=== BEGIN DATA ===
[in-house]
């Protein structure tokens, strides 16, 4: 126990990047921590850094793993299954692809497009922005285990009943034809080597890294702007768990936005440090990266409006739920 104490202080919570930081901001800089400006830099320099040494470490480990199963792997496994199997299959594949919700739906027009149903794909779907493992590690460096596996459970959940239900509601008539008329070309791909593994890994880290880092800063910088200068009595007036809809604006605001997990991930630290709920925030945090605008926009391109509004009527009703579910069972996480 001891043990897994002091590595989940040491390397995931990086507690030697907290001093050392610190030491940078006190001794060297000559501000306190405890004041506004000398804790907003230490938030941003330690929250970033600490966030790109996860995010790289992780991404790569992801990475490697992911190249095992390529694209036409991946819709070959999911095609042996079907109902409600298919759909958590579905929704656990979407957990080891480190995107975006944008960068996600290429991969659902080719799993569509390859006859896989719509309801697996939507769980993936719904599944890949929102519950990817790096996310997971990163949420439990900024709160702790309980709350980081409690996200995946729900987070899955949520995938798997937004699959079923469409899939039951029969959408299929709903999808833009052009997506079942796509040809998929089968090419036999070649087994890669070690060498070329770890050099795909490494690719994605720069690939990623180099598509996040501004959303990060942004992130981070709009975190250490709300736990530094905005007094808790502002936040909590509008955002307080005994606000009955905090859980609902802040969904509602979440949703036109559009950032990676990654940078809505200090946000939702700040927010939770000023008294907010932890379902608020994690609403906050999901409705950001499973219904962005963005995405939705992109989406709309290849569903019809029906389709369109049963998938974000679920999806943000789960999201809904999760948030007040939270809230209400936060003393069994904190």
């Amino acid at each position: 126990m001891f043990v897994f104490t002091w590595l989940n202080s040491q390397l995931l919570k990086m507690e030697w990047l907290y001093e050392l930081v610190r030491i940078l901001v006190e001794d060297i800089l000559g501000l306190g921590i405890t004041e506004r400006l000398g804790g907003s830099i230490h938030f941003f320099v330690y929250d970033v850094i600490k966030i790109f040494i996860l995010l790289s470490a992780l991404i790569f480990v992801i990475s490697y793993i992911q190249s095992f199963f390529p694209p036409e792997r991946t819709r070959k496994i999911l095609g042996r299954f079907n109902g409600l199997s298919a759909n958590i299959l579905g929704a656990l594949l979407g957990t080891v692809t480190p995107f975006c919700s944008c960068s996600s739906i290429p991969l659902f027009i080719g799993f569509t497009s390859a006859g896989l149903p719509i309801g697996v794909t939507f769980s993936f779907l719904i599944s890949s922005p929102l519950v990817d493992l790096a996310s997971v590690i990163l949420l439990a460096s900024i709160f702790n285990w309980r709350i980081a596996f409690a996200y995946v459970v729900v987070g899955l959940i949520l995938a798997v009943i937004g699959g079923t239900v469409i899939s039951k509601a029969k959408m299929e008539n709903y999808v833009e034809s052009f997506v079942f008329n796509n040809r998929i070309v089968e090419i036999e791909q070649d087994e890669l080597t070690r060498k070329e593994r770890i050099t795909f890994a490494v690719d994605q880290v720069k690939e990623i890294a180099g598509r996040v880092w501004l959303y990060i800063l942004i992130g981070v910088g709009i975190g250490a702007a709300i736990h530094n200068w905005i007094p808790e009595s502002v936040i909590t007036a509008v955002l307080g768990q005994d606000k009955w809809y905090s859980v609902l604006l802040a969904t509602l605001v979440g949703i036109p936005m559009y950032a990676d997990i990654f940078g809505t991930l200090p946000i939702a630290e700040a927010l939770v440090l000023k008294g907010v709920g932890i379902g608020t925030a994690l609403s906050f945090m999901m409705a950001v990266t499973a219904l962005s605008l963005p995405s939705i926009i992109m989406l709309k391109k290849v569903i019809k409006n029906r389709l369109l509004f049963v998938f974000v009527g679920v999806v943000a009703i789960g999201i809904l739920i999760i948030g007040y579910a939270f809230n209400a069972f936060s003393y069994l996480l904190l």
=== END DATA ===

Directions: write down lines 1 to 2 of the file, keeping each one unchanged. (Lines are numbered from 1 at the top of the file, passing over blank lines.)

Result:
[in-house]
């Protein structure tokens, strides 16, 4: 126990990047921590850094793993299954692809497009922005285990009943034809080597890294702007768990936005440090990266409006739920 104490202080919570930081901001800089400006830099320099040494470490480990199963792997496994199997299959594949919700739906027009149903794909779907493992590690460096596996459970959940239900509601008539008329070309791909593994890994880290880092800063910088200068009595007036809809604006605001997990991930630290709920925030945090605008926009391109509004009527009703579910069972996480 001891043990897994002091590595989940040491390397995931990086507690030697907290001093050392610190030491940078006190001794060297000559501000306190405890004041506004000398804790907003230490938030941003330690929250970033600490966030790109996860995010790289992780991404790569992801990475490697992911190249095992390529694209036409991946819709070959999911095609042996079907109902409600298919759909958590579905929704656990979407957990080891480190995107975006944008960068996600290429991969659902080719799993569509390859006859896989719509309801697996939507769980993936719904599944890949929102519950990817790096996310997971990163949420439990900024709160702790309980709350980081409690996200995946729900987070899955949520995938798997937004699959079923469409899939039951029969959408299929709903999808833009052009997506079942796509040809998929089968090419036999070649087994890669070690060498070329770890050099795909490494690719994605720069690939990623180099598509996040501004959303990060942004992130981070709009975190250490709300736990530094905005007094808790502002936040909590509008955002307080005994606000009955905090859980609902802040969904509602979440949703036109559009950032990676990654940078809505200090946000939702700040927010939770000023008294907010932890379902608020994690609403906050999901409705950001499973219904962005963005995405939705992109989406709309290849569903019809029906389709369109049963998938974000679920999806943000789960999201809904999760948030007040939270809230209400936060003393069994904190």